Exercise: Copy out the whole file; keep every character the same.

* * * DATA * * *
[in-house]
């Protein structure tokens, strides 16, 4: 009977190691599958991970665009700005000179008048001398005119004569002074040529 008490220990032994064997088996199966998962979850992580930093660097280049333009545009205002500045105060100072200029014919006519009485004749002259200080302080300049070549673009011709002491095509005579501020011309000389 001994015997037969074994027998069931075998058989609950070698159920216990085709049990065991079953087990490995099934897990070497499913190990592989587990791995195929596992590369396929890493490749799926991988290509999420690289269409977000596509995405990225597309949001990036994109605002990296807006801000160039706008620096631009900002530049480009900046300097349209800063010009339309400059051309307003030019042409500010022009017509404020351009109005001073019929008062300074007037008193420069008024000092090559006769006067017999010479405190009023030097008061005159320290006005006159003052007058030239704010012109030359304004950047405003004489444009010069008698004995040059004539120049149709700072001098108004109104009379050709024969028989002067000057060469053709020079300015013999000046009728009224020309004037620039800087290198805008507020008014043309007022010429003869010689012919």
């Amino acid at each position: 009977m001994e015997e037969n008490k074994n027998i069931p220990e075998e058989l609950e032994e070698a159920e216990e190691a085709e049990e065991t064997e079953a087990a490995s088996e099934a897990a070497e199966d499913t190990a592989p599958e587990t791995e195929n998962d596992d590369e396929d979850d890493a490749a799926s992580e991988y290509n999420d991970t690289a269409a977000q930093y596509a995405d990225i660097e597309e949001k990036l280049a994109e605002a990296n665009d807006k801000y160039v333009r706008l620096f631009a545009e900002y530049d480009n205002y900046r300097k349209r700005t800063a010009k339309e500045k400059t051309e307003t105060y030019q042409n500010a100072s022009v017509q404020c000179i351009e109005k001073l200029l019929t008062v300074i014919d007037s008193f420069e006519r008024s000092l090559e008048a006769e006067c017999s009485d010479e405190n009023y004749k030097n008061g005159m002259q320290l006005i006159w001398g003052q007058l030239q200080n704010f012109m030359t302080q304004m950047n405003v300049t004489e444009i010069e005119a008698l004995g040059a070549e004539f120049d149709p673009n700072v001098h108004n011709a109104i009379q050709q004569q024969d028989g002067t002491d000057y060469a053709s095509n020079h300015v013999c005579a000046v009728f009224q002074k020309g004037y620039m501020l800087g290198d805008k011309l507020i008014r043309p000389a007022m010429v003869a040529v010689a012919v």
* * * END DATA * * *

[in-house]
């Protein structure tokens, strides 16, 4: 009977190691599958991970665009700005000179008048001398005119004569002074040529 008490220990032994064997088996199966998962979850992580930093660097280049333009545009205002500045105060100072200029014919006519009485004749002259200080302080300049070549673009011709002491095509005579501020011309000389 001994015997037969074994027998069931075998058989609950070698159920216990085709049990065991079953087990490995099934897990070497499913190990592989587990791995195929596992590369396929890493490749799926991988290509999420690289269409977000596509995405990225597309949001990036994109605002990296807006801000160039706008620096631009900002530049480009900046300097349209800063010009339309400059051309307003030019042409500010022009017509404020351009109005001073019929008062300074007037008193420069008024000092090559006769006067017999010479405190009023030097008061005159320290006005006159003052007058030239704010012109030359304004950047405003004489444009010069008698004995040059004539120049149709700072001098108004109104009379050709024969028989002067000057060469053709020079300015013999000046009728009224020309004037620039800087290198805008507020008014043309007022010429003869010689012919």
């Amino acid at each position: 009977m001994e015997e037969n008490k074994n027998i069931p220990e075998e058989l609950e032994e070698a159920e216990e190691a085709e049990e065991t064997e079953a087990a490995s088996e099934a897990a070497e199966d499913t190990a592989p599958e587990t791995e195929n998962d596992d590369e396929d979850d890493a490749a799926s992580e991988y290509n999420d991970t690289a269409a977000q930093y596509a995405d990225i660097e597309e949001k990036l280049a994109e605002a990296n665009d807006k801000y160039v333009r706008l620096f631009a545009e900002y530049d480009n205002y900046r300097k349209r700005t800063a010009k339309e500045k400059t051309e307003t105060y030019q042409n500010a100072s022009v017509q404020c000179i351009e109005k001073l200029l019929t008062v300074i014919d007037s008193f420069e006519r008024s000092l090559e008048a006769e006067c017999s009485d010479e405190n009023y004749k030097n008061g005159m002259q320290l006005i006159w001398g003052q007058l030239q200080n704010f012109m030359t302080q304004m950047n405003v300049t004489e444009i010069e005119a008698l004995g040059a070549e004539f120049d149709p673009n700072v001098h108004n011709a109104i009379q050709q004569q024969d028989g002067t002491d000057y060469a053709s095509n020079h300015v013999c005579a000046v009728f009224q002074k020309g004037y620039m501020l800087g290198d805008k011309l507020i008014r043309p000389a007022m010429v003869a040529v010689a012919v």